The 1986 nuclear reactor explosion in Chernobyl manifested some of the worsts fears about nuclear power. And while nuclear power has been shown to be a relatively benign force, the concern about “another Chernobyl” is still one that many people fear. After the explosion, the surrounding area was evacuated, and the region declared a permanent “no-go” zone for humans.
The area is uninhabited but people occasionally go there for research and other purposes. Surprisingly, instead of being a blasted wasteland, Chernobyl is actually overflowing with vegetation and animal life.
In the almost 30 years since the explosion, the region has become a veritable wildlife refuge, with elk, boar, deer, wolves and countless smaller animals thriving there. The concern that radiation would prevent animals from living or breeding there has turned out to be unfounded. It’s not clear yet if that radiation is having any real effect on the plants and animals living in Chernobyl, but one thing is for sure: human habitation is a far greater deterrent to wildlife than radiation.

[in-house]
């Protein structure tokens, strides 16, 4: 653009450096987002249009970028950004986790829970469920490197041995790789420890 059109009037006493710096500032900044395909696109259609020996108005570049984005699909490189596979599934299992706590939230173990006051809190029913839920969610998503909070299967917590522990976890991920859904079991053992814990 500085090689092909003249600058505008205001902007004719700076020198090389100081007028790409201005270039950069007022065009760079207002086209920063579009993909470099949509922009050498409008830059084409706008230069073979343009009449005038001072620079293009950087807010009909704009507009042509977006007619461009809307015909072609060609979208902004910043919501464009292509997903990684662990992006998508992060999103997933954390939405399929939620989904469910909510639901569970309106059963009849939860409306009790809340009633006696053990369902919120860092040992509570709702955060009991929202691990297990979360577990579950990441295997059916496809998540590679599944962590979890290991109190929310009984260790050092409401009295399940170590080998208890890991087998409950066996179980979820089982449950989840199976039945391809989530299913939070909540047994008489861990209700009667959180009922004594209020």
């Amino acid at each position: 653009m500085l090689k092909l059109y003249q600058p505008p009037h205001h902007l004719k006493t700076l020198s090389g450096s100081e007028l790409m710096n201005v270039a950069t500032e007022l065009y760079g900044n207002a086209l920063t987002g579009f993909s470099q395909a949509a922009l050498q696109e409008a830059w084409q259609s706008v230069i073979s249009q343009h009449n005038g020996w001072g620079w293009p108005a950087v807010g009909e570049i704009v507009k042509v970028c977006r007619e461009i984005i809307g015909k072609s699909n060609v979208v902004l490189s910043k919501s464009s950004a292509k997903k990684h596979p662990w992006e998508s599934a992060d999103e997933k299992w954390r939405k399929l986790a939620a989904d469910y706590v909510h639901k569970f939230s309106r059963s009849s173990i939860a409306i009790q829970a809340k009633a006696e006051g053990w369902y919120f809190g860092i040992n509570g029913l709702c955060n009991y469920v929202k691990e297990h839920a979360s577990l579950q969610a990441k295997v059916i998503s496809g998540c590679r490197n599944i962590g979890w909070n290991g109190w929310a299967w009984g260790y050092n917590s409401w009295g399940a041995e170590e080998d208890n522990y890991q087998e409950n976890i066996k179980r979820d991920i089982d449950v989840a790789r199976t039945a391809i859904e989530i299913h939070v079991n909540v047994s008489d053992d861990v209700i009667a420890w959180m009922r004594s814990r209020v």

It’s good to know that, even following an event like Chernobyl nature can not only survive—it can thrive. The Earth has put itself through worse than humans can ever likely do to it, but we had kind of thought that was among the worst things we could do, and it seems like the planet doesn’t even really care.
That’s great, but it does say something else about us: human habitation is worse for plants and animals than nuclear radiation. Animals stay away from populated areas because they’re populated, and humans are scary. We come into an area, drive out the local plants and animals, and then transform everything to suit our whims.
This recent discovery has a lot to tell us about recovery rates for regions subject to nuclear accidents, like the recent Fukushima accident in Japan, but it can also tell us a lot about our everyday impact on the world around us.